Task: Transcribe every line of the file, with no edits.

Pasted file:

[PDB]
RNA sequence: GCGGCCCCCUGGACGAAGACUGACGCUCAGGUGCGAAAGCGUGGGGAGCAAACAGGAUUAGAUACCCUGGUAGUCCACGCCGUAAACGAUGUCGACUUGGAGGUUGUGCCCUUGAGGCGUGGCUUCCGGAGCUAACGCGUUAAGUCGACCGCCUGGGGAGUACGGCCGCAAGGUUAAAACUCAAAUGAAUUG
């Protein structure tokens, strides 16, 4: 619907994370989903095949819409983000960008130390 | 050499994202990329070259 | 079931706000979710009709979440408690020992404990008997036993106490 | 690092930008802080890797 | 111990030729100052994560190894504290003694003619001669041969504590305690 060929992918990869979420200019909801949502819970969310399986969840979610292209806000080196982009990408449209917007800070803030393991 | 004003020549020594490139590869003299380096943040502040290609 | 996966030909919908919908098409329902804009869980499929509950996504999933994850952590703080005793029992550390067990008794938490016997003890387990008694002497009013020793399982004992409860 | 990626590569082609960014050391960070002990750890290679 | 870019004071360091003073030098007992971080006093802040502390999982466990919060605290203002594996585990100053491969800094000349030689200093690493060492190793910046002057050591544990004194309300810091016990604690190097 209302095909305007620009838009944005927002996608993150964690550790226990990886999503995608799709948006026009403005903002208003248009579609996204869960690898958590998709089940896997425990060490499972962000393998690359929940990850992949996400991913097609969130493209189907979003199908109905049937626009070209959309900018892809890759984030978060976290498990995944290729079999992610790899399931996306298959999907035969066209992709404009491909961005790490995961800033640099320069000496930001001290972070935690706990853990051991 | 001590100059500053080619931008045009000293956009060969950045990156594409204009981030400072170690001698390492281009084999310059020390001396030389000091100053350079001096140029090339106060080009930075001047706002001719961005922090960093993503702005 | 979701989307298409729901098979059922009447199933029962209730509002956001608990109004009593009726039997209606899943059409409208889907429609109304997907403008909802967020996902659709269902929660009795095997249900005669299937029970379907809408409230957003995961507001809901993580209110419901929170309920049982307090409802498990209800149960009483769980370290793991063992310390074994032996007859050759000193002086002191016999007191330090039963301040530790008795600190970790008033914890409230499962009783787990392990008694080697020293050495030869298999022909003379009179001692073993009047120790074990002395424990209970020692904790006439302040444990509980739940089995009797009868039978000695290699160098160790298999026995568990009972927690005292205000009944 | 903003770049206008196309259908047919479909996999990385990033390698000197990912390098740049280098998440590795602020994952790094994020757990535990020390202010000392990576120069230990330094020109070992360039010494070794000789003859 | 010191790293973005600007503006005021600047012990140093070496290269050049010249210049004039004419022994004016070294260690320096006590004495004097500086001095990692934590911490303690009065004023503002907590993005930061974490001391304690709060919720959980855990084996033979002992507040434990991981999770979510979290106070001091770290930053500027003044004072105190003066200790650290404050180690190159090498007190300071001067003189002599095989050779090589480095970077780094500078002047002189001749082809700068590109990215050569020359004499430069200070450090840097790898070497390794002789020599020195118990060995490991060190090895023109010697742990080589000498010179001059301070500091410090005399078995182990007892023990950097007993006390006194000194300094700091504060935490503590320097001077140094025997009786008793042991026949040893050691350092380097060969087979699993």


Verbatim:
[PDB]
RNA sequence: GCGGCCCCCUGGACGAAGACUGACGCUCAGGUGCGAAAGCGUGGGGAGCAAACAGGAUUAGAUACCCUGGUAGUCCACGCCGUAAACGAUGUCGACUUGGAGGUUGUGCCCUUGAGGCGUGGCUUCCGGAGCUAACGCGUUAAGUCGACCGCCUGGGGAGUACGGCCGCAAGGUUAAAACUCAAAUGAAUUG
């Protein structure tokens, strides 16, 4: 619907994370989903095949819409983000960008130390 | 050499994202990329070259 | 079931706000979710009709979440408690020992404990008997036993106490 | 690092930008802080890797 | 111990030729100052994560190894504290003694003619001669041969504590305690 060929992918990869979420200019909801949502819970969310399986969840979610292209806000080196982009990408449209917007800070803030393991 | 004003020549020594490139590869003299380096943040502040290609 | 996966030909919908919908098409329902804009869980499929509950996504999933994850952590703080005793029992550390067990008794938490016997003890387990008694002497009013020793399982004992409860 | 990626590569082609960014050391960070002990750890290679 | 870019004071360091003073030098007992971080006093802040502390999982466990919060605290203002594996585990100053491969800094000349030689200093690493060492190793910046002057050591544990004194309300810091016990604690190097 209302095909305007620009838009944005927002996608993150964690550790226990990886999503995608799709948006026009403005903002208003248009579609996204869960690898958590998709089940896997425990060490499972962000393998690359929940990850992949996400991913097609969130493209189907979003199908109905049937626009070209959309900018892809890759984030978060976290498990995944290729079999992610790899399931996306298959999907035969066209992709404009491909961005790490995961800033640099320069000496930001001290972070935690706990853990051991 | 001590100059500053080619931008045009000293956009060969950045990156594409204009981030400072170690001698390492281009084999310059020390001396030389000091100053350079001096140029090339106060080009930075001047706002001719961005922090960093993503702005 | 979701989307298409729901098979059922009447199933029962209730509002956001608990109004009593009726039997209606899943059409409208889907429609109304997907403008909802967020996902659709269902929660009795095997249900005669299937029970379907809408409230957003995961507001809901993580209110419901929170309920049982307090409802498990209800149960009483769980370290793991063992310390074994032996007859050759000193002086002191016999007191330090039963301040530790008795600190970790008033914890409230499962009783787990392990008694080697020293050495030869298999022909003379009179001692073993009047120790074990002395424990209970020692904790006439302040444990509980739940089995009797009868039978000695290699160098160790298999026995568990009972927690005292205000009944 | 903003770049206008196309259908047919479909996999990385990033390698000197990912390098740049280098998440590795602020994952790094994020757990535990020390202010000392990576120069230990330094020109070992360039010494070794000789003859 | 010191790293973005600007503006005021600047012990140093070496290269050049010249210049004039004419022994004016070294260690320096006590004495004097500086001095990692934590911490303690009065004023503002907590993005930061974490001391304690709060919720959980855990084996033979002992507040434990991981999770979510979290106070001091770290930053500027003044004072105190003066200790650290404050180690190159090498007190300071001067003189002599095989050779090589480095970077780094500078002047002189001749082809700068590109990215050569020359004499430069200070450090840097790898070497390794002789020599020195118990060995490991060190090895023109010697742990080589000498010179001059301070500091410090005399078995182990007892023990950097007993006390006194000194300094700091504060935490503590320097001077140094025997009786008793042991026949040893050691350092380097060969087979699993």